- A “Pineapple Express” atmospheric river weather system is set to hit California on Thursday, bringing heavy rain, mountain snow, high winds, and potential flooding.
- These weather systems can provide California with up to 50% of their required annual rainfall, but the state’s infrastructure struggles to manage the precipitation.
- The National Weather Service (NWS) has issued warnings and shared a precipitation map indicating the areas expected to be worst hit.
A “Pineapple Express” atmospheric river weather system is anticipated to slam into California on Thursday. This unusual weather system drags moisture from the tropical region around Hawaii and dumps it over the West Coast of the U.S., resulting in heavy rain for the once-drought-ridden state. Meteorologist Colin McCarthy explains, “Pineapple Expresses can be some of the strongest and warmest storms to hit California each winter.” He adds that “last winter, over 30 atmospheric rivers hit California, which ended the state’s severe drought and brought record snowfall.”
Californians are advised to prepare for the onslaught from this impending system, which is expected to bring mountain snow, high winds, and potentially serious flooding issues. The National Weather Service (NWS) has issued a series of tweets regarding the system, including one that showed the “massive Pacific storm” that could reach as far inland as Idaho. A precipitation map shared by NWS suggests coastal California, up through the north, and inland to almost the Nevada border will be worst hit on Wednesday night through Thursday.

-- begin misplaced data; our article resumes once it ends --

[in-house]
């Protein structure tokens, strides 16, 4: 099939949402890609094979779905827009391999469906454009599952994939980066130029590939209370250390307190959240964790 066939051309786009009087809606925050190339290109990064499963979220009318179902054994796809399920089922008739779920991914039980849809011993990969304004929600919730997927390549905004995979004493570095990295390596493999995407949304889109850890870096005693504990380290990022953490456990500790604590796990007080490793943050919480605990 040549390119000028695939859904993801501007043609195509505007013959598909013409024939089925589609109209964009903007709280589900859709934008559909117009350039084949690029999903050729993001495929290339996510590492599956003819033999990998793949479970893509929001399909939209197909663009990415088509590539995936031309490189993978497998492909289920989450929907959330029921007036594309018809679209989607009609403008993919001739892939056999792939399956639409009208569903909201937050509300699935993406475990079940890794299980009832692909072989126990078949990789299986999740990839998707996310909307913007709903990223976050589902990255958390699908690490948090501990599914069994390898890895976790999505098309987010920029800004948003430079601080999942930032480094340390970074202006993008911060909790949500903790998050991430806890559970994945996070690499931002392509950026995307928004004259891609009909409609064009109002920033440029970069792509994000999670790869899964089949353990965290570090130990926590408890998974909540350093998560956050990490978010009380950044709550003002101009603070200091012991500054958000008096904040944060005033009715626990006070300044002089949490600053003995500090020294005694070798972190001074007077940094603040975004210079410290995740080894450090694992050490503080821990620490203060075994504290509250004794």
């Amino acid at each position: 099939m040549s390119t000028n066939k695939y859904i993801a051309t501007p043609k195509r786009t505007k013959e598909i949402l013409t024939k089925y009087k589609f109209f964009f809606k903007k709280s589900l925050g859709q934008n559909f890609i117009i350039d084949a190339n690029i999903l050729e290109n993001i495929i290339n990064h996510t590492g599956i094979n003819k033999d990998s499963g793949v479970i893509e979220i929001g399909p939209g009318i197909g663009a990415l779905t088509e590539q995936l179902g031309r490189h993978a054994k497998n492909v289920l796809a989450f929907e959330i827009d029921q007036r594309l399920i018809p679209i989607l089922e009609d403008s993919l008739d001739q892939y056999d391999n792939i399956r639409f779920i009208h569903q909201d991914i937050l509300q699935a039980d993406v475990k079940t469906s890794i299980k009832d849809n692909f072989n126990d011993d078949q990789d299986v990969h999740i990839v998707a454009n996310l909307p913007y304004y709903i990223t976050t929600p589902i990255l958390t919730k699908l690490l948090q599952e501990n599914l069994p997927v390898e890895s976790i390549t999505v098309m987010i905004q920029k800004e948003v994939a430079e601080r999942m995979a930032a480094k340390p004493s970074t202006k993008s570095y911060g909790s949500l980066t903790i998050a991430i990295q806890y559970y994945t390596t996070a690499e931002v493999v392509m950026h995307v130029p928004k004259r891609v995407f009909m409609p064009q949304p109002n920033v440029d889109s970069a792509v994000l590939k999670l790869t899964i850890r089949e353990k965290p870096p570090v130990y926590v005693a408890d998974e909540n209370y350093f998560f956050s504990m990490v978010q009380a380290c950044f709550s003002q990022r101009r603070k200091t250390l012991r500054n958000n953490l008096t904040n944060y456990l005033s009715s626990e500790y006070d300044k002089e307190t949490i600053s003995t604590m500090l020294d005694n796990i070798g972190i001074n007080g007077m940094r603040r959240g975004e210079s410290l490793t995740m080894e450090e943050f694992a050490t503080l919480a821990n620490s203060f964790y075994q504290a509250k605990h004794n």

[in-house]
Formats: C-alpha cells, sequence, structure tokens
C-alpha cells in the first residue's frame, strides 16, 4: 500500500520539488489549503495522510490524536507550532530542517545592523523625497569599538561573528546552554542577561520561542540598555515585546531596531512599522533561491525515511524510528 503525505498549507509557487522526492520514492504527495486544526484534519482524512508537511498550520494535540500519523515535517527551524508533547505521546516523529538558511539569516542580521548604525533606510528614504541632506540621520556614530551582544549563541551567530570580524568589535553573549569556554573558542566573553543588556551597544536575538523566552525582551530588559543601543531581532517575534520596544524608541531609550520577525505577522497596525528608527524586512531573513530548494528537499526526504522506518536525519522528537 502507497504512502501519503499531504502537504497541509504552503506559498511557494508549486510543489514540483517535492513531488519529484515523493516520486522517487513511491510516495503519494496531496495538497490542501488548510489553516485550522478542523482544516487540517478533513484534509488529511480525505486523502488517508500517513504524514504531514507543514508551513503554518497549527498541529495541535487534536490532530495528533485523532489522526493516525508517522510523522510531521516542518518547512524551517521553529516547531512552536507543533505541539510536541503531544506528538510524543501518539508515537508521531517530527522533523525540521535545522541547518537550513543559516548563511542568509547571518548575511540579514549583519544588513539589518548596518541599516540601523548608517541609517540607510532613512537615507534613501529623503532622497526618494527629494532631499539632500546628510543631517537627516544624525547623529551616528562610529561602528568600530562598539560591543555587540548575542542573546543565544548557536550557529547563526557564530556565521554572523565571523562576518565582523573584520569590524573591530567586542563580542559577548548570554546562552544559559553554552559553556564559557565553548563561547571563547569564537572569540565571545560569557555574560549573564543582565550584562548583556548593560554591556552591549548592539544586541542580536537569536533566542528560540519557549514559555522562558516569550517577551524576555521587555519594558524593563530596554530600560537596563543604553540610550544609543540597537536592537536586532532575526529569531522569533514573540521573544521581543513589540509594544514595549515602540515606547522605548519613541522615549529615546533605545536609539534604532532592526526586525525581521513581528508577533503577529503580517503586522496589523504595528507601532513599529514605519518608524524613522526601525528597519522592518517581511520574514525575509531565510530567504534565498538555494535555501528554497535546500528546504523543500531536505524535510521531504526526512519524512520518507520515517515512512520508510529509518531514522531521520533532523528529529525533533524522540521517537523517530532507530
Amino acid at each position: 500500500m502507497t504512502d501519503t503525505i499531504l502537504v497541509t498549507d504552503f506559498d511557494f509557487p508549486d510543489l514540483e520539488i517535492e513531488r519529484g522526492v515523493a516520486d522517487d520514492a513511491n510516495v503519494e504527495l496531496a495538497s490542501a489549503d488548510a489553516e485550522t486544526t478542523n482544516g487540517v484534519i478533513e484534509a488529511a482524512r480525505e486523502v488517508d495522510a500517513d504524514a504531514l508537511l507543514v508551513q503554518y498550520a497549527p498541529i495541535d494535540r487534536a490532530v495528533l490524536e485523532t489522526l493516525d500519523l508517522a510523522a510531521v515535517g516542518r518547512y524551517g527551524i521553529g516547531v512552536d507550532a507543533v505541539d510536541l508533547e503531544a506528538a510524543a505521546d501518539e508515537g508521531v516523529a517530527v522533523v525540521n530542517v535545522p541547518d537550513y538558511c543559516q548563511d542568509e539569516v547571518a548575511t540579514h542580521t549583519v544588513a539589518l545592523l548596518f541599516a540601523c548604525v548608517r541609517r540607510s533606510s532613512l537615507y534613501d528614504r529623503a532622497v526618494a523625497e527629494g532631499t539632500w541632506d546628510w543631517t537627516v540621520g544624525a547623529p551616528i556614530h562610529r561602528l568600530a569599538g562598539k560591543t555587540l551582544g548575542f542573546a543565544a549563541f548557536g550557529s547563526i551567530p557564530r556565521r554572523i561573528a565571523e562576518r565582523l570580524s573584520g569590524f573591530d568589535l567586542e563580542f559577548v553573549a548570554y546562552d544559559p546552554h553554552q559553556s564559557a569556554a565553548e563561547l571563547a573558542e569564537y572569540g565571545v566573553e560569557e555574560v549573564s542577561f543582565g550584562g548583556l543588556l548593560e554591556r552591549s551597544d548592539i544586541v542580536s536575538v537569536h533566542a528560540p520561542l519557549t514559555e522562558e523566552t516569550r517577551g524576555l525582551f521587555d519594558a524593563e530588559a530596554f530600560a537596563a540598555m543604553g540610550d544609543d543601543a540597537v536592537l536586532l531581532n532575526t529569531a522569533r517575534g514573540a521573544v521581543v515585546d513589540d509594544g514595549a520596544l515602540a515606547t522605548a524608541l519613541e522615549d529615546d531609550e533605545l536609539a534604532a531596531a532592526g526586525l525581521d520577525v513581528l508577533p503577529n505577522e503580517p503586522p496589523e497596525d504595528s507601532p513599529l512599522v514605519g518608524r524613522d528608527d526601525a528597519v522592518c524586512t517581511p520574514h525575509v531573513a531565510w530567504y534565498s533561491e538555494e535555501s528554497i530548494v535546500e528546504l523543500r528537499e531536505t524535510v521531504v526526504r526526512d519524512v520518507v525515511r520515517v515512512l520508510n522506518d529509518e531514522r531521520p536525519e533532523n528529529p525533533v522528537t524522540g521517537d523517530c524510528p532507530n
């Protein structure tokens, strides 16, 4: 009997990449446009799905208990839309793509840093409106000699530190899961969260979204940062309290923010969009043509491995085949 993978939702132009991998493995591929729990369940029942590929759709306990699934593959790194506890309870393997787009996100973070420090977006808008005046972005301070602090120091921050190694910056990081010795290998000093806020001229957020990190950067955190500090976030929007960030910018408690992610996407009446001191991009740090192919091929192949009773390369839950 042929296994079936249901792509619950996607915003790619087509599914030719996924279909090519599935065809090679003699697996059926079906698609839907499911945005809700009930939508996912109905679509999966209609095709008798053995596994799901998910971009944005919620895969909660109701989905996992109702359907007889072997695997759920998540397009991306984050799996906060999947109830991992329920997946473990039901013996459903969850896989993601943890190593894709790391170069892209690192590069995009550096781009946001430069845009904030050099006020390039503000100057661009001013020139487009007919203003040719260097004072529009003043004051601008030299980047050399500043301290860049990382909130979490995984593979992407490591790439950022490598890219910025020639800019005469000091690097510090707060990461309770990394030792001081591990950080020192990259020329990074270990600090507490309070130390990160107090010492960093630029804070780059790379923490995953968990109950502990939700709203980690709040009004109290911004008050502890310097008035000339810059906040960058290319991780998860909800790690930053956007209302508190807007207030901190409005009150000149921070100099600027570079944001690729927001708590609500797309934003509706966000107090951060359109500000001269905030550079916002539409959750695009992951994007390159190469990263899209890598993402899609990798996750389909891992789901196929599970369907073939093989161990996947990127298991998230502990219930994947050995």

These weather systems can provide California with up to 50% of their required annual rainfall, according to McCarthy. However, the infrastructure within the Golden State isn’t designed to manage the precipitation.
Clear Thoughts (op-ed)
The “Pineapple Express” is set to hit California, bringing much-needed rainfall to the state. However, this highlights a critical issue: California’s insufficient infrastructure to manage such precipitation.
These weather systems can deliver up to 50% of the state’s annual rainfall, yet the state has failed to invest in infrastructure to manage this water effectively. It’s a glaring example of government incompetence at the expense of the people.
California’s leaders have known about the potential for these weather events for years, but have chosen to focus on other issues instead. Instead of addressing the state’s water management problems, they’ve pursued costly and ineffective projects like high-speed rail.
This lack of foresight is a disservice to Californians who deserve better. It’s time for the state’s leaders to step up, address the infrastructure issue, and ensure that future weather events like the Pineapple Express can be managed effectively and efficiently.
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